02 February 2021


RACGP welcomes snapshot of doctors in training

The Royal Australian College of General Practitioners (RACGP) welcomes the release of the Australian Health Practitioner Regulation Agency’s 2020 Medical Training Survey (MTS).

The survey’s findings were consistent with last year’s survey, with trainees rating the quality of their training highly and concerns about culture persisting. It found:

·    81% of doctors in training would recommend their current training position to other doctors, compared to 78% in 2019

·    the same percentage would recommend their current workplace as a place to train, compared to 76% in 2019

·    teaching sessions were rating as excellent or very good by 83%, compared to 80% in 2019

·    46% of doctors in training believed the COVID-19 pandemic had both a positive and negative effect on their training.

More than half of the doctors in training in Australia took part in the MTS in 2020, some 21,851 individuals.

Among specialist GP trainees, the most common general practice training program was run by the RACGP at 85%.

There were similar concerns about culture, with nearly a third (30%) of doctors in training reporting having witnessed bullying, harassment and/or discrimination, and 21% reporting to have experienced it.

However, these concerns continued to be less of a problem for GPs in training – specialist GP trainees reported the lowest rates of bullying, harassment and/or discrimination, with 17% having witnessed it and 14% experienced it.

RACGP President Dr Karen Price said bullying and harassment was unacceptable.

“While it’s welcome news that this is less of a concern for specialist GPs in training than other doctors in training, it is still a problem and we need to do more to stamp it out,” she said.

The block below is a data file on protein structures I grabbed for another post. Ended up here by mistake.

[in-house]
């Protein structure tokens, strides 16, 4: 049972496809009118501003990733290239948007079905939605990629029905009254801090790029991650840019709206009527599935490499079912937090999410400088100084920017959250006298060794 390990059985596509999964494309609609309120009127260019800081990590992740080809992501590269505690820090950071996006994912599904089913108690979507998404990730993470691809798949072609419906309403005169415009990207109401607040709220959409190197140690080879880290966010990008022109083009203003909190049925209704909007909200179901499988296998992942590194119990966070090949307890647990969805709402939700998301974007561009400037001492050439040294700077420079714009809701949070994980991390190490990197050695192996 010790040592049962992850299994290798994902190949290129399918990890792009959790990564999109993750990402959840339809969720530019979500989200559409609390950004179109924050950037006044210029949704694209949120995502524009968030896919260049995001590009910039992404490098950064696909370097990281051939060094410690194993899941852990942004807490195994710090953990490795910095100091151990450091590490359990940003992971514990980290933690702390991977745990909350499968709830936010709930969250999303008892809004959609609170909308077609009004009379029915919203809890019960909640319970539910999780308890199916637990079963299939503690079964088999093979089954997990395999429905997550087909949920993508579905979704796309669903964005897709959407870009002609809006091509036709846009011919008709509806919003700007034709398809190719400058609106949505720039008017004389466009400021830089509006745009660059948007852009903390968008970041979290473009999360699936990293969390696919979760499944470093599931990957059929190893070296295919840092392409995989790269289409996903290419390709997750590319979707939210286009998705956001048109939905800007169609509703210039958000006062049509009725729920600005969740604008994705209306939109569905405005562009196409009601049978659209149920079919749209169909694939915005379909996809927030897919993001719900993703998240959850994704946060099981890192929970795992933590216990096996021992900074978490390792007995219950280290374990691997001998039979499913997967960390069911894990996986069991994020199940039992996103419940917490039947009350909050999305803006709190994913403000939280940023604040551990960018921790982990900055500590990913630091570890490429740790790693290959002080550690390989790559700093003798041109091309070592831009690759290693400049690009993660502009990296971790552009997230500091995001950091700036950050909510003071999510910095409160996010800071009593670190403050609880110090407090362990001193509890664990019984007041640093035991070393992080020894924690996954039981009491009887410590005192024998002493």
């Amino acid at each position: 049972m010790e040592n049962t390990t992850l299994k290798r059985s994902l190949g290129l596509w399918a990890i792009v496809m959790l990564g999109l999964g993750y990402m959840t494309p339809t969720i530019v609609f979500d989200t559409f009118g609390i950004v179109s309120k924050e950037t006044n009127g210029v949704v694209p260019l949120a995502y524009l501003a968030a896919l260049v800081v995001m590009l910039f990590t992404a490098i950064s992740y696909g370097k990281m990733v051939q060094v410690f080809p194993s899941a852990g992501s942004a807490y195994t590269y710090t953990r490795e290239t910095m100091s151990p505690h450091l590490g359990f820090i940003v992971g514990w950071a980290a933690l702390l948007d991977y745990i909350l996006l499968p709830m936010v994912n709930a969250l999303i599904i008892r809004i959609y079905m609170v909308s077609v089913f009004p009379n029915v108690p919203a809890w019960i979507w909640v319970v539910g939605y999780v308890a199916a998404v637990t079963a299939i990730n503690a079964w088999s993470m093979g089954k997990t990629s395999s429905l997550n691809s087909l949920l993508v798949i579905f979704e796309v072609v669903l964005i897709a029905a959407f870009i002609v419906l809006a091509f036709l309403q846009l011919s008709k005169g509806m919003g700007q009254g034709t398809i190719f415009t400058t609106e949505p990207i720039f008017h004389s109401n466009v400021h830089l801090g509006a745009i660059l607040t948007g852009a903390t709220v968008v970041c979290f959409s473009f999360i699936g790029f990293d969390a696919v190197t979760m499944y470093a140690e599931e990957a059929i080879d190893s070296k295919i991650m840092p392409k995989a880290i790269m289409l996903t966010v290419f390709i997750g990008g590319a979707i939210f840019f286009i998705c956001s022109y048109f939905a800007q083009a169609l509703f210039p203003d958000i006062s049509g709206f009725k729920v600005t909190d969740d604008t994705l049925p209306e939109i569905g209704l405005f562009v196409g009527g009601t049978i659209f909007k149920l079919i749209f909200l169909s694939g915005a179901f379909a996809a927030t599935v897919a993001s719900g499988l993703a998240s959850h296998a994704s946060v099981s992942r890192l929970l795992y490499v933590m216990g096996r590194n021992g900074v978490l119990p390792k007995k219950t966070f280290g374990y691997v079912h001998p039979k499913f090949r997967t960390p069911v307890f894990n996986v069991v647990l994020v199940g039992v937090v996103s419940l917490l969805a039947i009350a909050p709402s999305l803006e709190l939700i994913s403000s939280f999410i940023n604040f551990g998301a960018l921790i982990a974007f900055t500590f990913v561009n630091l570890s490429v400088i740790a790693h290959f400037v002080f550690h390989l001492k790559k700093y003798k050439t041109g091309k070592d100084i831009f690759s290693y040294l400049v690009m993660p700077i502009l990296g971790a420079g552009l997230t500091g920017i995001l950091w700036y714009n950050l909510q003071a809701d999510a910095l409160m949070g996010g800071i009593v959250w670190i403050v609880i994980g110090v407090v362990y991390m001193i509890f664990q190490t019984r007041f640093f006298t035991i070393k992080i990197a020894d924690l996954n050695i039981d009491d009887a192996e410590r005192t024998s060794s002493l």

“Bullying, harassment and discrimination doesn’t belong in any workplace or training environment.

“The RACGP is on track to lead the Australian General Practice Program. This transition has been years in the making and it provides a once in lifetime opportunity to improve training for our future GPs. Combatting bullying, discrimination and harassment is the highest priority.”

Chair of the RACGP’s National Faculty for GPs in Training, Dr Sean Black-Tiong, welcomed the 2020 survey.

“This survey provides a welcome opportunity to assess medical training in Australia and for every medical college to consider where improvements can and should be made,” he said.

“The COVID-19 pandemic has highlighted the importance of general practice in Australia for the health of our communities. High quality training is essential for Australia’s future GP workforce.”


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